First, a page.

Sequoia National Park
The California Legislature is in session. Today’s schedule is here.
On to today’s California headlines:
The rough and tumble of intra-party politics can put a strain on even the closest of relationships. The latest exhibit of this truism came yesterday, with the announcement from the campaign of Sen. Tony Strickland that he was giving his endorsement in the 38th Assembly District primary to Patricia McKeon, wife of Rep. Buck McKean of Santa Clarita.
This came after: A) Strickland originally endorsed Republican Scott Wilk, a longtime friend, in the same race; B) Strickland decided to run for Congress after Rep. Elton Gallegly announced his decision to retire; C) Pressure was exerted in the name of solidarity within the California Republican congressional delegation that it was not a good idea for a GOP candidate to be endorsing the opponent of a congressman’s wife; and D) Strickland pulled his endorsement from Wilk to take a neutral position.
Despite lowering the proposed cost of California’s high-speed rail project to $68 billion, the Brown administration still relies on “highly speculative” funding for the project, the Legislative Analyst’s Office said in a report today recommending that construction funding not be approved.
The nonpartisan LAO did recommend that the Legislature approve minimal funding to continue planning for the project.
Gov. Jerry Brown and the California High-Speed Rail Authority propose to use $2.6 billion in high-speed rail bond funds and $3.3 billion in federal funds to start construction in the Central Valley by early next year.
The LAO and other critics of the project have long questioned the authority’s reliance on uncertain federal funding to complete the project, an objection raised by the LAO again today.
“Given the federal government’s current financial situation and the current focus in Washington on reducing federal spending, it is uncertain if any further funding for the high-speed rail program will become available,” the report said, which may be viewed online at this link.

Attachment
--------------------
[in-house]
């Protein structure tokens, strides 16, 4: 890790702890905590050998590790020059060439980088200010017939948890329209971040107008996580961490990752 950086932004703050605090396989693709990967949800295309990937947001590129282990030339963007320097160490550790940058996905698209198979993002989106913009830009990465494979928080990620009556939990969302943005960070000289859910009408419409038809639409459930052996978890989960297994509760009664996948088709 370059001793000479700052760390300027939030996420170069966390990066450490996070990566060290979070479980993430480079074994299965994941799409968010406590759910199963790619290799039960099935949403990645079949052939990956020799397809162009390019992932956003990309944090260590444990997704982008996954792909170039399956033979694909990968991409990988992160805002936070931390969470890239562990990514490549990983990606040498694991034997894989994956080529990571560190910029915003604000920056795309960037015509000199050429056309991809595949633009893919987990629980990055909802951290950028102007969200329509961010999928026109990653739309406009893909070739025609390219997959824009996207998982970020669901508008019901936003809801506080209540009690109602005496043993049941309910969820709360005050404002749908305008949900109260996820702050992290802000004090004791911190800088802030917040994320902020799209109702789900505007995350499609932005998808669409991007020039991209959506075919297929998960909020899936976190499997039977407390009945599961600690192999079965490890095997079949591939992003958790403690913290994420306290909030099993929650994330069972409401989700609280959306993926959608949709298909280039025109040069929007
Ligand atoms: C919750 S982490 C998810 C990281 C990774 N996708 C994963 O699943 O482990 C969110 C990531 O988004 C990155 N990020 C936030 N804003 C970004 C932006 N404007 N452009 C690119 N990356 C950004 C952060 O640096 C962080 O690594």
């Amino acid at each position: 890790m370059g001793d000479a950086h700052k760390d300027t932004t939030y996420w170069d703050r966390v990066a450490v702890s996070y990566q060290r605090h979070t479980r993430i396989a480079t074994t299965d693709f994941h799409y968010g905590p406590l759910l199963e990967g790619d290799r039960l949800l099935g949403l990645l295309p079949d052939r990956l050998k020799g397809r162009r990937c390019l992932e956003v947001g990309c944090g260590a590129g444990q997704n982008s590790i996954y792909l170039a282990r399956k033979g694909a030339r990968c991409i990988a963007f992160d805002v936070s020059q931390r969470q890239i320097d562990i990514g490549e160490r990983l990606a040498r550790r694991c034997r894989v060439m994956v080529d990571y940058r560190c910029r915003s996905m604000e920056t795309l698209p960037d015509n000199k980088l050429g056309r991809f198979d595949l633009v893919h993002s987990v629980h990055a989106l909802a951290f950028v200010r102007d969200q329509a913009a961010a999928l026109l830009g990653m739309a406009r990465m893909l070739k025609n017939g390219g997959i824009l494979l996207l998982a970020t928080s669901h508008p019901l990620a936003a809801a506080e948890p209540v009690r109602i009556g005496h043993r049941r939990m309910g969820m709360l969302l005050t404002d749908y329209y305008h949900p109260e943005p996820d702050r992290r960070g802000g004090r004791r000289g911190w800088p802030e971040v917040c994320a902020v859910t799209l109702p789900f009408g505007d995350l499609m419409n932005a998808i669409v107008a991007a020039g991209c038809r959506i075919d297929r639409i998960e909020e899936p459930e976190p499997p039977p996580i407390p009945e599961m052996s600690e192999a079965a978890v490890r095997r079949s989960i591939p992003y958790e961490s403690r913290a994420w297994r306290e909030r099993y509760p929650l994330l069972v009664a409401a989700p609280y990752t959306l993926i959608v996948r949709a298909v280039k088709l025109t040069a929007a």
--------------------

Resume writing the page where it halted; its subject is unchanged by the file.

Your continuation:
Gov. Jerry Brown said Tuesday that the state budget deficit could increase by $1 billion or more above the $9.2 billion his administration estimated in January.
Brown said that because of court challenges, weaker-than-expected tax receipts and other factors, the state’s deficit would probably grow when he releases revised budget numbers next month.
“Whether it’s $1 billion or a couple billion, we’ll let you know in a couple weeks,” Brown said after speaking to the California Medical Assn. in Sacramento.
The doctors’ group has donated more than $250,000 to Brown’s initiative for the fall ballot, which would temporarily raise taxes on sales and incomes of more than $250,000. Brown said his initiative was constructed to have the greatest chance for voter approval, even though polls show Californians are divided on the measure.
A San Francisco state senator believes California is ready for a significant change in how the state treats people arrested for possessing drugs and is proposing reducing criminal penalties, a shift he said may actually lead to a decrease in drug use.
Sen. Mark Leno, D-San Francisco, has introduced a bill that would change the punishment for possession of any illicit drug from a felony to a misdemeanor. The bill, SB1506, won support from a legislative committee Tuesday and if enacted into law would make California the 14th state in the country to classify drug possession as a lesser crime.
The federal government also classifies simple drug possession – including cocaine and heroin – as a misdemeanor. Simple drug possession means the substance is for personal use and is not intended to be sold.
Leno predicts the change would have multiple impacts, including reducing government costs and improving public safety, but also noted a potential significant social impact.
“How does that burden, which mostly affects young brown and black people, benefit any of us?” Leno said, noting a felony limits a person’s ability to get a job, housing and college aid. The current system “perpetuates a chronic underclass,” he said.
Enjoy your morning and watch Dan Walters discuss how California businesses achieve success with the Job Killer List in the Capitol.